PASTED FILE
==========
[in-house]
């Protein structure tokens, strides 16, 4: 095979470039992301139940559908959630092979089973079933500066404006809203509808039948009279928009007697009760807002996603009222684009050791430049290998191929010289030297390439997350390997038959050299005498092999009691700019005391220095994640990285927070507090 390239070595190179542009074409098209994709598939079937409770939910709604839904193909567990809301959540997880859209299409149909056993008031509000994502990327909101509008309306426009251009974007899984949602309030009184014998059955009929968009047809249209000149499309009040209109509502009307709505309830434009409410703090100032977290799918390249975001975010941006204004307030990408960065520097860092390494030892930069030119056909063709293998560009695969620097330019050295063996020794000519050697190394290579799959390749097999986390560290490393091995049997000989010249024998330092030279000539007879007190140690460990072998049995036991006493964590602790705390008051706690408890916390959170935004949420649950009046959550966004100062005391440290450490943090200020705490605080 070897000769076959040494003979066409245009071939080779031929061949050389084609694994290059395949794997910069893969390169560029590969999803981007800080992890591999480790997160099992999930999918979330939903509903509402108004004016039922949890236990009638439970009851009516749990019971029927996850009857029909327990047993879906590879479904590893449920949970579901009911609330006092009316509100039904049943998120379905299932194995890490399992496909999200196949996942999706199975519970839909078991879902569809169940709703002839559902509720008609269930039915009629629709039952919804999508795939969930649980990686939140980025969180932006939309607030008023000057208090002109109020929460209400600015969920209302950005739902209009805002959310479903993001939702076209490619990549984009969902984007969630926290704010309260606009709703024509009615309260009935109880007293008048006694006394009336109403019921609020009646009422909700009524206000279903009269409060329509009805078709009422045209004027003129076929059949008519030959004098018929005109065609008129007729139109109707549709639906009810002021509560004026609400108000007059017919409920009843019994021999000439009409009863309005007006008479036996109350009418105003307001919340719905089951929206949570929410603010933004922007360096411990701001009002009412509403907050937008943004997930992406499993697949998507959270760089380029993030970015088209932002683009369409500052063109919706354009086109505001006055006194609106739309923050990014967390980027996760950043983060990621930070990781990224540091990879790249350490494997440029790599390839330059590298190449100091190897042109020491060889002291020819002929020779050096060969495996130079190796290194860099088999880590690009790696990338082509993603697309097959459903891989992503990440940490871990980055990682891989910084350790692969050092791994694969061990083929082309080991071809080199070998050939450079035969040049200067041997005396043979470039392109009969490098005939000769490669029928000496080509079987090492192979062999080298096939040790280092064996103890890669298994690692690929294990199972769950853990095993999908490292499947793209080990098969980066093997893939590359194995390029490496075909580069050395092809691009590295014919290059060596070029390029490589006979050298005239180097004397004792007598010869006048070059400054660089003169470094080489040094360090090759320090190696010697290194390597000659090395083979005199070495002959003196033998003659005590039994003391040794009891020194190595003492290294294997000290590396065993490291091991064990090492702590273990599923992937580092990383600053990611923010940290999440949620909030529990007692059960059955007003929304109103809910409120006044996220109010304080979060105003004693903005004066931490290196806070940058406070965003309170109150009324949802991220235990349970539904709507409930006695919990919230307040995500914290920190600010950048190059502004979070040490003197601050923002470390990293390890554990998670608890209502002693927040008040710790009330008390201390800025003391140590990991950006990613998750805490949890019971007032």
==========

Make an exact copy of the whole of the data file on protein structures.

[in-house]
């Protein structure tokens, strides 16, 4: 095979470039992301139940559908959630092979089973079933500066404006809203509808039948009279928009007697009760807002996603009222684009050791430049290998191929010289030297390439997350390997038959050299005498092999009691700019005391220095994640990285927070507090 390239070595190179542009074409098209994709598939079937409770939910709604839904193909567990809301959540997880859209299409149909056993008031509000994502990327909101509008309306426009251009974007899984949602309030009184014998059955009929968009047809249209000149499309009040209109509502009307709505309830434009409410703090100032977290799918390249975001975010941006204004307030990408960065520097860092390494030892930069030119056909063709293998560009695969620097330019050295063996020794000519050697190394290579799959390749097999986390560290490393091995049997000989010249024998330092030279000539007879007190140690460990072998049995036991006493964590602790705390008051706690408890916390959170935004949420649950009046959550966004100062005391440290450490943090200020705490605080 070897000769076959040494003979066409245009071939080779031929061949050389084609694994290059395949794997910069893969390169560029590969999803981007800080992890591999480790997160099992999930999918979330939903509903509402108004004016039922949890236990009638439970009851009516749990019971029927996850009857029909327990047993879906590879479904590893449920949970579901009911609330006092009316509100039904049943998120379905299932194995890490399992496909999200196949996942999706199975519970839909078991879902569809169940709703002839559902509720008609269930039915009629629709039952919804999508795939969930649980990686939140980025969180932006939309607030008023000057208090002109109020929460209400600015969920209302950005739902209009805002959310479903993001939702076209490619990549984009969902984007969630926290704010309260606009709703024509009615309260009935109880007293008048006694006394009336109403019921609020009646009422909700009524206000279903009269409060329509009805078709009422045209004027003129076929059949008519030959004098018929005109065609008129007729139109109707549709639906009810002021509560004026609400108000007059017919409920009843019994021999000439009409009863309005007006008479036996109350009418105003307001919340719905089951929206949570929410603010933004922007360096411990701001009002009412509403907050937008943004997930992406499993697949998507959270760089380029993030970015088209932002683009369409500052063109919706354009086109505001006055006194609106739309923050990014967390980027996760950043983060990621930070990781990224540091990879790249350490494997440029790599390839330059590298190449100091190897042109020491060889002291020819002929020779050096060969495996130079190796290194860099088999880590690009790696990338082509993603697309097959459903891989992503990440940490871990980055990682891989910084350790692969050092791994694969061990083929082309080991071809080199070998050939450079035969040049200067041997005396043979470039392109009969490098005939000769490669029928000496080509079987090492192979062999080298096939040790280092064996103890890669298994690692690929294990199972769950853990095993999908490292499947793209080990098969980066093997893939590359194995390029490496075909580069050395092809691009590295014919290059060596070029390029490589006979050298005239180097004397004792007598010869006048070059400054660089003169470094080489040094360090090759320090190696010697290194390597000659090395083979005199070495002959003196033998003659005590039994003391040794009891020194190595003492290294294997000290590396065993490291091991064990090492702590273990599923992937580092990383600053990611923010940290999440949620909030529990007692059960059955007003929304109103809910409120006044996220109010304080979060105003004693903005004066931490290196806070940058406070965003309170109150009324949802991220235990349970539904709507409930006695919990919230307040995500914290920190600010950048190059502004979070040490003197601050923002470390990293390890554990998670608890209502002693927040008040710790009330008390201390800025003391140590990991950006990613998750805490949890019971007032």